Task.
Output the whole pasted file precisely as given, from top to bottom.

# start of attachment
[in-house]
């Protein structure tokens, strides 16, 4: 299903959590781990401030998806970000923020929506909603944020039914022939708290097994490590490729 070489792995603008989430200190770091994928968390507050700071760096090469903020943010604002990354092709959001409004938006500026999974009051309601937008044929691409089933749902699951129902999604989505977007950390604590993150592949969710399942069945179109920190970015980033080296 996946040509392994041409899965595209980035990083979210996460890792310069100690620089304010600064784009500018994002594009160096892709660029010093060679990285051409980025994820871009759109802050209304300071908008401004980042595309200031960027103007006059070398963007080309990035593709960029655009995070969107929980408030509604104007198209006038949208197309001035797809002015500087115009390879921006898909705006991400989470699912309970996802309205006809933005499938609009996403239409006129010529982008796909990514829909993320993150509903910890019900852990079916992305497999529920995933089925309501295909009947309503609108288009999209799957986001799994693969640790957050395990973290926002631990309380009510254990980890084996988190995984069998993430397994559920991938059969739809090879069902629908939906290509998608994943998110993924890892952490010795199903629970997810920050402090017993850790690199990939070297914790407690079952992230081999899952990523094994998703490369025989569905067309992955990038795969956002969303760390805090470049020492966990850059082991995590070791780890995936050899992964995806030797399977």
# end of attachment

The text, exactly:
[in-house]
């Protein structure tokens, strides 16, 4: 299903959590781990401030998806970000923020929506909603944020039914022939708290097994490590490729 070489792995603008989430200190770091994928968390507050700071760096090469903020943010604002990354092709959001409004938006500026999974009051309601937008044929691409089933749902699951129902999604989505977007950390604590993150592949969710399942069945179109920190970015980033080296 996946040509392994041409899965595209980035990083979210996460890792310069100690620089304010600064784009500018994002594009160096892709660029010093060679990285051409980025994820871009759109802050209304300071908008401004980042595309200031960027103007006059070398963007080309990035593709960029655009995070969107929980408030509604104007198209006038949208197309001035797809002015500087115009390879921006898909705006991400989470699912309970996802309205006809933005499938609009996403239409006129010529982008796909990514829909993320993150509903910890019900852990079916992305497999529920995933089925309501295909009947309503609108288009999209799957986001799994693969640790957050395990973290926002631990309380009510254990980890084996988190995984069998993430397994559920991938059969739809090879069902629908939906290509998608994943998110993924890892952490010795199903629970997810920050402090017993850790690199990939070297914790407690079952992230081999899952990523094994998703490369025989569905067309992955990038795969956002969303760390805090470049020492966990850059082991995590070791780890995936050899992964995806030797399977």